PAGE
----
Creative Minds Create Markets
How important is creativity to commerce?
How do you translate ideas from mind to market?
How do you balance investment and innovation?
How is the maker movement changing product design?
I recently participated in a great panel discussion that explored some of these questions as part of the Round Rock Chamber of Commerce’s Creativity and Commerce event. The topics and insights we discussed were quite illuminating—and extremely important to explore, in my opinion.
Why? Because we’re all busy. And there’s a danger in busyness. As product designers, it’s easy to get caught up in completing tasks, accomplishing goals, meeting deadlines, etc. It’s important that we do all these things, but if we never take a step back and consider the big picture, we can end up checking the wrong boxes, spinning our wheels, and wasting valuable time.
The Importance of Creativity
The fact is, translating an idea from mind to market isn’t just about meeting demand or leveraging assets. There’s a big injection of anticipation and imagination involved in game-changing product design.
Creativity is fundamental to what we do. All businesses are looking to stand out in some way, and we as customers can almost always discern gimmickry from the truly creative and novel.
In commerce, creativity is the difference between leaders and followers.
But creativity without strategy is just as flawed as development without creativity. So how do we strike the right balance—a balance that will lead to a successful, marketable product in the end?
The key is embracing the brand and becoming an ambassador for empathy.
Design is about connecting a brand to an experience. This could be a digital interaction, a physical interaction, or a blend of both. Designers must be able to distill a client’s idea or technologies into their most fundamental intentions, and then transcribe those intentions into an experience. This requires a deep understanding of the client’s brand and a strong sense of empathy for the stakeholders’ needs. Once we truly understand the big idea, we can scale the experience across channels.
This is where I feel fortunate to work with a design consultancy, because we are able to cross-pollenate ideas among the various industries we work in—which often leads to the most unexpected yet delightful solutions.
Keeping a Smart Eye on Innovation
Innovation and creativity can be expensive. So how do you pull it off without an over-the-top investment?
At the end of the day, businesses sell products to people. And we aren’t all as different as we think we are.
By creating a knowledge base of potential stakeholders, we can make some foundational, empathic assumptions about what will resonate with one target group or another. We call these personas. As consultants, we use personas often because they help provide insight into the motivations of potential stakeholders, which quickly enables us as designers to respond with relevance.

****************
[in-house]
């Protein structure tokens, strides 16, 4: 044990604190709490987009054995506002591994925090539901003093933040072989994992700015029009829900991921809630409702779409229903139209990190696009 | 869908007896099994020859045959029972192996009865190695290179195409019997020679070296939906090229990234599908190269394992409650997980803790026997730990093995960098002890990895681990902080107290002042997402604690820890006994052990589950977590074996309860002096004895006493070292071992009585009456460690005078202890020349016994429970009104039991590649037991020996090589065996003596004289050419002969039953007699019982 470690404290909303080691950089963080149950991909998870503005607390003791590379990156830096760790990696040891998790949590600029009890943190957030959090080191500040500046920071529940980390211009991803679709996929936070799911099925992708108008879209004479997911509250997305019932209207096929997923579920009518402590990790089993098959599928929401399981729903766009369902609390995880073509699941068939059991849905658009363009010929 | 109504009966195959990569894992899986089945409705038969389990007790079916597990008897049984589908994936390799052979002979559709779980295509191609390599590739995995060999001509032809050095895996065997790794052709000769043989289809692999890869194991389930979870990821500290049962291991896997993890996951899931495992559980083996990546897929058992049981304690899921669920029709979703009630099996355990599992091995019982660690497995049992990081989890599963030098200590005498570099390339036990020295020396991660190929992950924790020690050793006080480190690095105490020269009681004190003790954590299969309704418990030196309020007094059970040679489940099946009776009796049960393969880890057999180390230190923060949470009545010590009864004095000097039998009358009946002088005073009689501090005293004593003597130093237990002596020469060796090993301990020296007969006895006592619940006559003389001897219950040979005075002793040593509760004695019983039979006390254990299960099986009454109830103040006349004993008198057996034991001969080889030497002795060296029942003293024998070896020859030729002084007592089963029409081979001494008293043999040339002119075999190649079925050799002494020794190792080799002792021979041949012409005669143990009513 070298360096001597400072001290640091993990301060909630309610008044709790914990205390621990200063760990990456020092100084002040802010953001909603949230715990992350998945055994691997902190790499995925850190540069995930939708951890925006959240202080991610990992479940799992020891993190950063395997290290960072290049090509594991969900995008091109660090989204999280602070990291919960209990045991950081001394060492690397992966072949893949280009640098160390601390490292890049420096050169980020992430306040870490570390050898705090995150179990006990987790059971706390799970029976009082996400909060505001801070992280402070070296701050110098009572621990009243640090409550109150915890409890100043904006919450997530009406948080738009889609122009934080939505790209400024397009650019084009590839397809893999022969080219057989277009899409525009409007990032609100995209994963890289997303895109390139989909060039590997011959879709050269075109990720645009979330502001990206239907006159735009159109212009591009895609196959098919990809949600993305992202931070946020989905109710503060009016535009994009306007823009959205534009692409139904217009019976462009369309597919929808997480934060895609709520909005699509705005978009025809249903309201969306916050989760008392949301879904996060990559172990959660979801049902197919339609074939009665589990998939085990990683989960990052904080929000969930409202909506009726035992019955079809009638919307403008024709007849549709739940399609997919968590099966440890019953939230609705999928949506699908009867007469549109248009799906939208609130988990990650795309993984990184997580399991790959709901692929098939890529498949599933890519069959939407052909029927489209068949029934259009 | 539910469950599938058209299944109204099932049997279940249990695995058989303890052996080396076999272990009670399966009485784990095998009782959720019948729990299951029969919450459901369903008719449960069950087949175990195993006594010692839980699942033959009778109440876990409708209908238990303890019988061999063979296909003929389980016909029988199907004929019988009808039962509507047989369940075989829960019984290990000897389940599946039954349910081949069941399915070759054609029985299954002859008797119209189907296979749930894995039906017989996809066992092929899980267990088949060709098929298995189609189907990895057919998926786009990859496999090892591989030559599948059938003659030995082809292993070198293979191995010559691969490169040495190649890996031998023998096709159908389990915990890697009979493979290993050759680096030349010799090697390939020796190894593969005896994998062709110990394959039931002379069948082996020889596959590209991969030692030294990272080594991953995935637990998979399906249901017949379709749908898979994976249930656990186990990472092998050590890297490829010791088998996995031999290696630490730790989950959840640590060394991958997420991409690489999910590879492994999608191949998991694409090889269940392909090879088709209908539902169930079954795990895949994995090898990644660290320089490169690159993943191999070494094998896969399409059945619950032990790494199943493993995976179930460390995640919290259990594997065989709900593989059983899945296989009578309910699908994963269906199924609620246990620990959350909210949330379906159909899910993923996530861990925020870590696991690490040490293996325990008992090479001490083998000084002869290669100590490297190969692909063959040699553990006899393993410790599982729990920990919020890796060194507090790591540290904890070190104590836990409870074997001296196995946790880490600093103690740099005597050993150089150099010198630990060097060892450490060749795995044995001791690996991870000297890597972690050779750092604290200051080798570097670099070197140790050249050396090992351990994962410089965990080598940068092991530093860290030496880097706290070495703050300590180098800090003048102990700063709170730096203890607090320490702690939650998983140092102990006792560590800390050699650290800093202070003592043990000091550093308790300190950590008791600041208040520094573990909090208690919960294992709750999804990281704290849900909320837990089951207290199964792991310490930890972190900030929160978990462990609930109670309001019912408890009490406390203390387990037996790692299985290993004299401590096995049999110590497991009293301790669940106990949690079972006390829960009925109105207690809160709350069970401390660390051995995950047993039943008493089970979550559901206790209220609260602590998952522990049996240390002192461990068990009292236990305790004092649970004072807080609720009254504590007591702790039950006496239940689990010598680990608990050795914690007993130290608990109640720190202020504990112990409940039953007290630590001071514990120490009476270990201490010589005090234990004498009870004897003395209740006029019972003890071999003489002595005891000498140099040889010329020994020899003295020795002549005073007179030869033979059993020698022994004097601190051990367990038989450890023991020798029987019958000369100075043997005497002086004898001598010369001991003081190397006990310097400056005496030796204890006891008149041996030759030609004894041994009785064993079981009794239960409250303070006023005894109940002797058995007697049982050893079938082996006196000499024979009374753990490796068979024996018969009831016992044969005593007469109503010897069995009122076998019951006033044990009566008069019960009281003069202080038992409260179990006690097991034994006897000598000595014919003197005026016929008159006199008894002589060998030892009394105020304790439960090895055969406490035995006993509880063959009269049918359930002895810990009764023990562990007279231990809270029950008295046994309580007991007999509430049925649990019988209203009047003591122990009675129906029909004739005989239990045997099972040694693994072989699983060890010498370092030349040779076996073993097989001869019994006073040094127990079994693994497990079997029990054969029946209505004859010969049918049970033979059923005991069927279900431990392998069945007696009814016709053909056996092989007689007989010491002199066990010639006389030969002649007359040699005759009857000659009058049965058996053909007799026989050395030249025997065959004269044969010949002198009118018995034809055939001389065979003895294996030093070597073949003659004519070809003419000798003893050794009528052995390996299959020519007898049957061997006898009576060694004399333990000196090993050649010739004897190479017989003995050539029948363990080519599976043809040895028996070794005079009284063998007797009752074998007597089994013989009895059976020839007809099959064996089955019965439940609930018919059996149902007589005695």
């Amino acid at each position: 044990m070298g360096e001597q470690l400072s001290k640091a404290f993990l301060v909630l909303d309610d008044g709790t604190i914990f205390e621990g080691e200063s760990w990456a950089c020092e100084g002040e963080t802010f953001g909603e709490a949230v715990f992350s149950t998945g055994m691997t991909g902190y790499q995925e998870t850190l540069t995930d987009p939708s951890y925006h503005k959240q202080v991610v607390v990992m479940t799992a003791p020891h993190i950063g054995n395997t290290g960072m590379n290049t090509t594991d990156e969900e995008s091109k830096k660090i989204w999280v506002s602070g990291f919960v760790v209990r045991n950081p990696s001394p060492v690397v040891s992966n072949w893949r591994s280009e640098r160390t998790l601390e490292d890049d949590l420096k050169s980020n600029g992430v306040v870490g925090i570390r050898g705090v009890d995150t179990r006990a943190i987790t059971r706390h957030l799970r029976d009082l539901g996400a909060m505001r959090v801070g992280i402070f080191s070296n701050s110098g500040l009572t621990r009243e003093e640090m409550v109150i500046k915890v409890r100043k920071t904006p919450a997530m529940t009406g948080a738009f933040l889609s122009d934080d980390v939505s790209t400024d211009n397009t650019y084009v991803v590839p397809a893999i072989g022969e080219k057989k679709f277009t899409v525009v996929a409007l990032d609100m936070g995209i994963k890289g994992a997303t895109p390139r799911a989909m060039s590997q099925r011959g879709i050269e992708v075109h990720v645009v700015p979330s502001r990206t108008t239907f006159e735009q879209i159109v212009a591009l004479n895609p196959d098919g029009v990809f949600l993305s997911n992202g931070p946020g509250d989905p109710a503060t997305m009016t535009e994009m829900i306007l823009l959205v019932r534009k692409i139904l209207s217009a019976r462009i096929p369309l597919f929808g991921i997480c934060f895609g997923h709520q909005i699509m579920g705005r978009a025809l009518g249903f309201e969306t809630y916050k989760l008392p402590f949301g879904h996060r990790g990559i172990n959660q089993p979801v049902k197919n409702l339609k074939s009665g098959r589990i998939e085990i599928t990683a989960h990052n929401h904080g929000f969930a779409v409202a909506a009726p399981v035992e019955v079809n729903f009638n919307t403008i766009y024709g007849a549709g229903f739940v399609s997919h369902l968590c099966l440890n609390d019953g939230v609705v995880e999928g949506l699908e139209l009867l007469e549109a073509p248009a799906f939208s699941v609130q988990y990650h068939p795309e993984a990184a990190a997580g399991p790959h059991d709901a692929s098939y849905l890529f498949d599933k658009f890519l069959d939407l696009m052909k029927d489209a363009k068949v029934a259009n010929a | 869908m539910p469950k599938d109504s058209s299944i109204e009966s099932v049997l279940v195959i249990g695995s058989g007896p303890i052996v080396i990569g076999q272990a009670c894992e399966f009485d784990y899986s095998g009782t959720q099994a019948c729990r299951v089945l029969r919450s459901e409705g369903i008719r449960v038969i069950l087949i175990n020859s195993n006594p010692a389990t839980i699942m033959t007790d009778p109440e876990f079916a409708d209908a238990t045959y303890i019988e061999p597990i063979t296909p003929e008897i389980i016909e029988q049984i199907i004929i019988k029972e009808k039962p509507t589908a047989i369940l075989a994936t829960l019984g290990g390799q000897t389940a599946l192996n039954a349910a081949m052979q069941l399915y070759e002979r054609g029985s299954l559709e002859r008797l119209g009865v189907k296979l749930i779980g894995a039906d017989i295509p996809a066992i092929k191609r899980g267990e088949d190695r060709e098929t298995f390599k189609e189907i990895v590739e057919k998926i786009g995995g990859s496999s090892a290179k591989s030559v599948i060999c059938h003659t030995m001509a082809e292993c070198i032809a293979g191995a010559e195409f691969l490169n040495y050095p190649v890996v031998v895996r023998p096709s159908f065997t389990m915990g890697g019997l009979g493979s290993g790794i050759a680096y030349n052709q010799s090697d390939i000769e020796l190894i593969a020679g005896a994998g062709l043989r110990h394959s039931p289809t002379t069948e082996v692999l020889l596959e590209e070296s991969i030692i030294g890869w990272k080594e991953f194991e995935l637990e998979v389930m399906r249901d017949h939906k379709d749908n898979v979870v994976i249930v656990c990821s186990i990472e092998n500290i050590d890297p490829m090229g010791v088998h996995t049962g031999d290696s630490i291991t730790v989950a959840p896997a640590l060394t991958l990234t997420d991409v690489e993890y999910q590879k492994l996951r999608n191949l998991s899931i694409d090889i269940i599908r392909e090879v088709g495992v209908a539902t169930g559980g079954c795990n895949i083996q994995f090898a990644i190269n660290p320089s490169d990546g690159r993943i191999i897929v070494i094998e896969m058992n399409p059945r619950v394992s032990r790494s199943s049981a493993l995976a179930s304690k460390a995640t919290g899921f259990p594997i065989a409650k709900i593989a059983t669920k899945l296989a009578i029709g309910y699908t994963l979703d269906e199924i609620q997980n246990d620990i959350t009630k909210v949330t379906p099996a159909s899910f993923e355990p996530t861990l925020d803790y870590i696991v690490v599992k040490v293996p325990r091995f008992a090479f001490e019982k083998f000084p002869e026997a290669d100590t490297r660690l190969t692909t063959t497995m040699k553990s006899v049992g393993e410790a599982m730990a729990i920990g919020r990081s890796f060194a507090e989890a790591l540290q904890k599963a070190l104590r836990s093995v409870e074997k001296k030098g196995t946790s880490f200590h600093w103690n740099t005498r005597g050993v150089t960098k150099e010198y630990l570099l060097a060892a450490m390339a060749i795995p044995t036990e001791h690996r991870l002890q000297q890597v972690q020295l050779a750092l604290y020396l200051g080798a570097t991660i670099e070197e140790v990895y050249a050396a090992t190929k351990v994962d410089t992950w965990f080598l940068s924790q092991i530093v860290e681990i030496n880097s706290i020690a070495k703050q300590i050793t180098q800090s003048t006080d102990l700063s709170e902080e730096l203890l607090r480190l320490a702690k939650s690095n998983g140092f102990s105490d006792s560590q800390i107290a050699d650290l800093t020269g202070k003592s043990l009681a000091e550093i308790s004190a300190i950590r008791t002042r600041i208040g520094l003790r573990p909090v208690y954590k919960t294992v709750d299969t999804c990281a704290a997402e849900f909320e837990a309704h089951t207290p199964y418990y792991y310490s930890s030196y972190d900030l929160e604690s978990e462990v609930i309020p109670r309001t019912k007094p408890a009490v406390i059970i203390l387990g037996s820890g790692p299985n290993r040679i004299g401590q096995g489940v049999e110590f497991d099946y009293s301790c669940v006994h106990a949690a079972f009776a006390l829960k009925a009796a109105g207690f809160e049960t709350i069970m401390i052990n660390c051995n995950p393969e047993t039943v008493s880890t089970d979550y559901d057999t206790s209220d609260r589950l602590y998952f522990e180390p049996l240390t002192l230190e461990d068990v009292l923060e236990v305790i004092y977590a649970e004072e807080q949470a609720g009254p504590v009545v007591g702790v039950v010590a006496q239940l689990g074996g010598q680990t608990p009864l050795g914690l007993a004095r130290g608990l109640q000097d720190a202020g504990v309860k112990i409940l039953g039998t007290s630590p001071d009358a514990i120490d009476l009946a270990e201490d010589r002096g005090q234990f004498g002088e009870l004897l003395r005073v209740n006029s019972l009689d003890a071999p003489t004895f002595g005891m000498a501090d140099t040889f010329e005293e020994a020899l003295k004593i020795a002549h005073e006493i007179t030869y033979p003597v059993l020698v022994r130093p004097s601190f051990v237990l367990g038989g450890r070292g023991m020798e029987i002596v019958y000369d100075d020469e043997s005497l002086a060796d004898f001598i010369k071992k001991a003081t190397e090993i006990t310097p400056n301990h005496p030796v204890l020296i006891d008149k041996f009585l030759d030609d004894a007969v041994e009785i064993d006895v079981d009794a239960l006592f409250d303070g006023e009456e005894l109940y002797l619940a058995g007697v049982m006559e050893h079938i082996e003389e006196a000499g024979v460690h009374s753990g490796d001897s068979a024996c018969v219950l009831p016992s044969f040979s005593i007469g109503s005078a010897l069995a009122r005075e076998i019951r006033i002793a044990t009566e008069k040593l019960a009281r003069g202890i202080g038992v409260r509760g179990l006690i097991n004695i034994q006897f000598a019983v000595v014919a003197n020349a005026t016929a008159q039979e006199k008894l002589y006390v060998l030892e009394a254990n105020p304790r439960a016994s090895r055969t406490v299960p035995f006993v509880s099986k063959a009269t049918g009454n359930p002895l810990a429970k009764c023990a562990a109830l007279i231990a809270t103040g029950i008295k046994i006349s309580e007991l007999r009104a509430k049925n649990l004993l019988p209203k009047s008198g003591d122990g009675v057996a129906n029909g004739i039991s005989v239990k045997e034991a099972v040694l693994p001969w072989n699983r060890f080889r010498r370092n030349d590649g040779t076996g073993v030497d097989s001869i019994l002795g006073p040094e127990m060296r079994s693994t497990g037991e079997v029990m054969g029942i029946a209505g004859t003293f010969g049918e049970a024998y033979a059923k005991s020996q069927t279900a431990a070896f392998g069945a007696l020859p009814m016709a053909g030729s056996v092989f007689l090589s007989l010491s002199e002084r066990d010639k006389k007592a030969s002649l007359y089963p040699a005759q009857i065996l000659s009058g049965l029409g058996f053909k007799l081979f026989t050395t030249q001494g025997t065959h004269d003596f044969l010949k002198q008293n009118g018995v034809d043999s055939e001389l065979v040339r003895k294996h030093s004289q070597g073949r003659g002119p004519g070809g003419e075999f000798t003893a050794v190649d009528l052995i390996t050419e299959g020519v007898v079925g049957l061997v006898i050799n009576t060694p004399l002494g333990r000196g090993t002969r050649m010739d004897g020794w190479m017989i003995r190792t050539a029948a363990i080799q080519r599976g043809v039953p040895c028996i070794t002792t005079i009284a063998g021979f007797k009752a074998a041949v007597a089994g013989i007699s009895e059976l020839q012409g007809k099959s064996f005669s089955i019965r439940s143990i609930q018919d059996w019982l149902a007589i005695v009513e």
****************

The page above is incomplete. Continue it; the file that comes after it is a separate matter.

Tools like these, which have become an essential part of our process, are a big boon to efficiency. We use them to help streamline our research methods, so we don’t need to continually reinvent the wheel.
Another highly valuable tool we use is design language. This is a way of visually mastering a brand’s visual and experiential DNA as a set of guidelines, which allows designers to focus on solving a product problem without wasting effort iterating on already codified brand elements.
Professional Process vs. the Maker Movement
Over the past few years, a shift in creative mindset has been taking place: Some groups are moving away from closely controlled production methods in favor of more open platforms. It’s a change that’s often referred to as the “maker movement,” and it’s been making some ripples in our industry.
The democratization of technology isn’t necessarily a replacement for conventional production methods. Rather, it’s an augmentation of the creative thinking and problem solving process.
In many ways, the maker movement has taught us how to accept failure.
By taking tools that were once relegated to professionals and putting them into the hands of the public, people have become more empowered to experiment. With experimentation comes failure, and with failure comes learning.
That process allows mere ideas to be vetted more thoroughly before engaging more professional resources. Which substantially increases the rate of success.
However, what we can’t do is kid ourselves into thinking that we don’t need quality control anymore. Controlled production methods are designed to keep us safe, and those methods are best left to the trained professionals.
But this is an important conversation to have. In fact, debates and dialogs like this are critical to our continued evolution of our craft—and even (dare I say?) of society at large. We all benefit from these conversations. So the more that we, as designers and makers, engage in our communities in order to make a difference, the better off we all are.